It’s not a debate you hear very often.
Unlike its near-neighbour – “who is the greatest golfer never to have won a major championship” – wondering aloud the identity of the best player who won only once at either the Masters, the US Open, the Open Championship or the USPGA is not something that normally energises the minds of many.
Well, never fear. That long-time omission is about to be definitively rectified. Ever fearless and informative, this column is here to plug the gap. But where to start?
Relatively modern times actually throw up a series of candidates, all worthy of mention in the conversation. Adam Scott (2013 Masters). Jim Furyk (2003 US Open). David Duval (2001 Open). Ian Woosnam (1991 Masters). Fred Couples (1992 Masters). But no, not Shaun Micheel (2003 USPGA), despite that wonderful approach shot he hit stiff on the final hole at Oak Hill.
The best of those relative youngsters – in the peerless opinion of this column – is Woosnam. A wonderful driver of the ball with the “old” equipment – persimmon woods and balata balls – the wee Welshman owned a classic swing and dogged determination. None of his direct contemporaries hit more solid shots. But the advent of metal woods and low-spinning balls took away much of his advantage. Suddenly, much less-talented individuals were clunking their drives as far and as straight as ‘Woosie’, a fact that does the game no credit. But that is a subject for another column.
Two men stick out in this esoteric discussion: the 1946 US Open champion Lloyd Mangrum and Kel Nagle, who famously won the Centenary Open Championship at St. Andrews in 1960.
Go back a little further in time and Tom Weiskopf comes to mind. The “towering inferno,” Open champion at Troon in 1973, was a supreme ball-striker and umpteen times a runner-up in the Masters, but as his nickname suggests there were a few temperament issues clogging his too-active brain.
Another decade or so beyond Weiskopf, two other notables rate consideration. “Champagne” Tony Lema won the 1964 Open at St. Andrews in glorious style, but was then tragically killed in a light aircraft crash only two years later. So, sadly, we can only imagine how many Grand Slam titles the charismatic San Franciscan would have picked up.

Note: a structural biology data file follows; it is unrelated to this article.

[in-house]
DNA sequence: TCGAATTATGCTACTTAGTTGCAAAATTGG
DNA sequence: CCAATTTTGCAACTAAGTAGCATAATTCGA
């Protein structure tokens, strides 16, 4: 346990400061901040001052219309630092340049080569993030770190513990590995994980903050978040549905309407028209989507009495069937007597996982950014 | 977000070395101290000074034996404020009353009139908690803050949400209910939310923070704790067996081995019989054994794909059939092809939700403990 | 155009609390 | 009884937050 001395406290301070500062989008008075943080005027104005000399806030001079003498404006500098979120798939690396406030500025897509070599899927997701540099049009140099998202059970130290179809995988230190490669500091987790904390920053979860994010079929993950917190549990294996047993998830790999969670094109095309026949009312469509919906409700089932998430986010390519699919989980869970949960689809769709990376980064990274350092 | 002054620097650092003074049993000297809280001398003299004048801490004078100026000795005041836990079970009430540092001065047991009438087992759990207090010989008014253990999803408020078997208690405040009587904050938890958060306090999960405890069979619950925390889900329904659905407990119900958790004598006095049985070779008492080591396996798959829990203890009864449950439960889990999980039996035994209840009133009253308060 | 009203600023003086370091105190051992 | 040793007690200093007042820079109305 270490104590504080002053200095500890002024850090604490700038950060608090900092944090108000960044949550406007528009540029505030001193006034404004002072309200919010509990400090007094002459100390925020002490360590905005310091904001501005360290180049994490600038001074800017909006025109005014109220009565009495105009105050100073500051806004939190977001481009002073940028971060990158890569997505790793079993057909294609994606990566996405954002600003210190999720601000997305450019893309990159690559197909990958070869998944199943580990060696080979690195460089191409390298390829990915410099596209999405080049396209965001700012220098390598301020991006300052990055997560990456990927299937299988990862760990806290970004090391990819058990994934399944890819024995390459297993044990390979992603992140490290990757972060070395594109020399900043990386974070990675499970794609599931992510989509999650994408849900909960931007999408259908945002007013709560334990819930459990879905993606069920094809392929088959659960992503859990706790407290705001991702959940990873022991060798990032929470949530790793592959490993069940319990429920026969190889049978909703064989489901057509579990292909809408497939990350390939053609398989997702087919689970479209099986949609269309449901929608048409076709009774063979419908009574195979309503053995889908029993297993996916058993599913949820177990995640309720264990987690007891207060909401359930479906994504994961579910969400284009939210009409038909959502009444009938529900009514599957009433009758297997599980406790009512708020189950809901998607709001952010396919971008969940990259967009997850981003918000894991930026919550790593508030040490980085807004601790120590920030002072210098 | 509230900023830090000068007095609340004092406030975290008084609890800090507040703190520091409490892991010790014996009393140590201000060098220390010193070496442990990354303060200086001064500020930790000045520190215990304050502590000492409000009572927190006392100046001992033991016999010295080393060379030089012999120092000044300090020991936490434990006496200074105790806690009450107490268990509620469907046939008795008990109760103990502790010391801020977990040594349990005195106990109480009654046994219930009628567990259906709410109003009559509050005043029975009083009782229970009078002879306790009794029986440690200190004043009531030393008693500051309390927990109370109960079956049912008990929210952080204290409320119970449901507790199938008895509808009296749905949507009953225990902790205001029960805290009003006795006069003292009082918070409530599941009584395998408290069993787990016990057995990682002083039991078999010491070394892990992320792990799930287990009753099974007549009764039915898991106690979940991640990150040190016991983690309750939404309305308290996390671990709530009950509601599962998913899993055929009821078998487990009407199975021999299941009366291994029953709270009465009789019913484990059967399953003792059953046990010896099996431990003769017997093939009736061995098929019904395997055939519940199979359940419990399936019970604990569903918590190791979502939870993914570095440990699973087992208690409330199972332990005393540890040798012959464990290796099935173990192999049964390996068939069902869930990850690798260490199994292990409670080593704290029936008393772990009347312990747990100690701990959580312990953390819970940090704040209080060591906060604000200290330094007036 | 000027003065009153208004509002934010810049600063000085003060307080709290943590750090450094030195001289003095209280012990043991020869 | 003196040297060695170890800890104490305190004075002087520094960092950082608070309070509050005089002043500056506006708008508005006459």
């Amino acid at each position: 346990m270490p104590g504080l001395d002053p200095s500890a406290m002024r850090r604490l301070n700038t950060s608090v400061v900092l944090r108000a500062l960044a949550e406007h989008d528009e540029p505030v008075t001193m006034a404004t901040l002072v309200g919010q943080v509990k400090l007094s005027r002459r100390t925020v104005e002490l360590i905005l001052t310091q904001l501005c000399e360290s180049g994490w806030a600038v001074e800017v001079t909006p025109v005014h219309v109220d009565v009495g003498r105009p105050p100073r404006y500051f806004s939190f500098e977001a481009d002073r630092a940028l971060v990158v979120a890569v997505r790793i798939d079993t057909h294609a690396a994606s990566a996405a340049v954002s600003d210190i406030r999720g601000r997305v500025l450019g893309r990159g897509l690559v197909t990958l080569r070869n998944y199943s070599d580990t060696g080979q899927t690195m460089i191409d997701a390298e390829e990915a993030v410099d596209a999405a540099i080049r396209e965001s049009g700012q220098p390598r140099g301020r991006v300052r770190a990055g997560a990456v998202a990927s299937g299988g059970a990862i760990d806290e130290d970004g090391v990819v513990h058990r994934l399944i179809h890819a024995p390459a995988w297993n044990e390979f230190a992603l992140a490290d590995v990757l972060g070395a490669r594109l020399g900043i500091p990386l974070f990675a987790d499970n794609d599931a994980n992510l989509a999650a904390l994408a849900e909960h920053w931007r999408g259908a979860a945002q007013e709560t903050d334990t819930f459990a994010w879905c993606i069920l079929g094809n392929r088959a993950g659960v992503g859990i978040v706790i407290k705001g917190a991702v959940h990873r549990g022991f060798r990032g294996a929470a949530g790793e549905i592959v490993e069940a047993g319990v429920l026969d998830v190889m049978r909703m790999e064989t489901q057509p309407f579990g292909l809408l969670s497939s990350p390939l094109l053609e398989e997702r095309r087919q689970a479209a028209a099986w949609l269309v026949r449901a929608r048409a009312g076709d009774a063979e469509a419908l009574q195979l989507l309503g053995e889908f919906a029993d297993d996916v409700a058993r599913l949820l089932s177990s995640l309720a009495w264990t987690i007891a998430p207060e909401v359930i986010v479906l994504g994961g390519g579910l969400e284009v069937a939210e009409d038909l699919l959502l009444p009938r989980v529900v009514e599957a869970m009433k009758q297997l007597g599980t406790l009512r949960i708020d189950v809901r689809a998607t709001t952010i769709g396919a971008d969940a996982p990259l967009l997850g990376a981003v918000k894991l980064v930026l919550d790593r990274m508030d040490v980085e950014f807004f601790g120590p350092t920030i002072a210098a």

Then there is Roberto de Vicenzo. Winner of literally hundreds of events in his native South America, the amiable Argentine was, like Weiskopf, a magnificent ball-striker and an Open champion – in 1967 at Hoylake. He should have played-off for the 1968 Masters too, but (in)famously failed to spot playing partner Tommy Aaron’s accounting error on his scorecard and so was ridiculously relegated to golf’s most famous second-place.
But no. All of the above names come up short in this column’s estimation. Two men stick out in this esoteric discussion: the 1946 US Open champion Lloyd Mangrum (pictured above) and Kel Nagle, who famously won the Centenary Open Championship at St. Andrews in 1960.
Separating the pair is no easy task, however. We are, in fact, comparing the proverbial apples and oranges, even if there was certainly much to admire in both men.
Mangrum – after turning down a club job that would have exempted him from military service – was awarded two Purple Hearts during the Second World War, having fought at the Normandy Landings and the Battle of the Bulge. And Nagle was universally admired as one of the nicest people ever to participate at golf’s elite level. No one ever had a bad word to say about the tee-total Aussie … his only ‘vice’ was a liking for the odd flutter on the gee-gees.
Their records too, are beyond excellent, albeit very different. Mangrum played the vast majority of his golf in the United States and won 36 times on the fledgling PGA Tour between 1940 and 1956. Twelve times he was in the top-10 at Augusta National; eight times in the US Open. In other words, for an extended period of time, Mangrum – competing against the likes of Ben Hogan, Sam Snead and Byron Nelson – was one of America’s premier players.
Nagle (pictured above), who was still winning tournaments well into his 50s, also has much to commend him. On the Australasian Tour, the Sydney-native won 61 times, including the 1959 Australian Open. He finished first twice on the PGA Tour and lost a play-off for the 1965 US Open to Gary Player. And, alongside his great friend and compatriot, Peter Thomson, Nagle twice won the Canada (World) Cup for Australia. Between 1960 and ’69, he was seven times ninth or better in the Open Championship. Clearly, he had something of a propensity for links play, the type of golf this column most admires and enjoys.
So what’s to be done? How do we come to a decision between two such diverse “opponents?” There is only one thing to say. It’s a tie. A glorious score draw. 1-1, of course.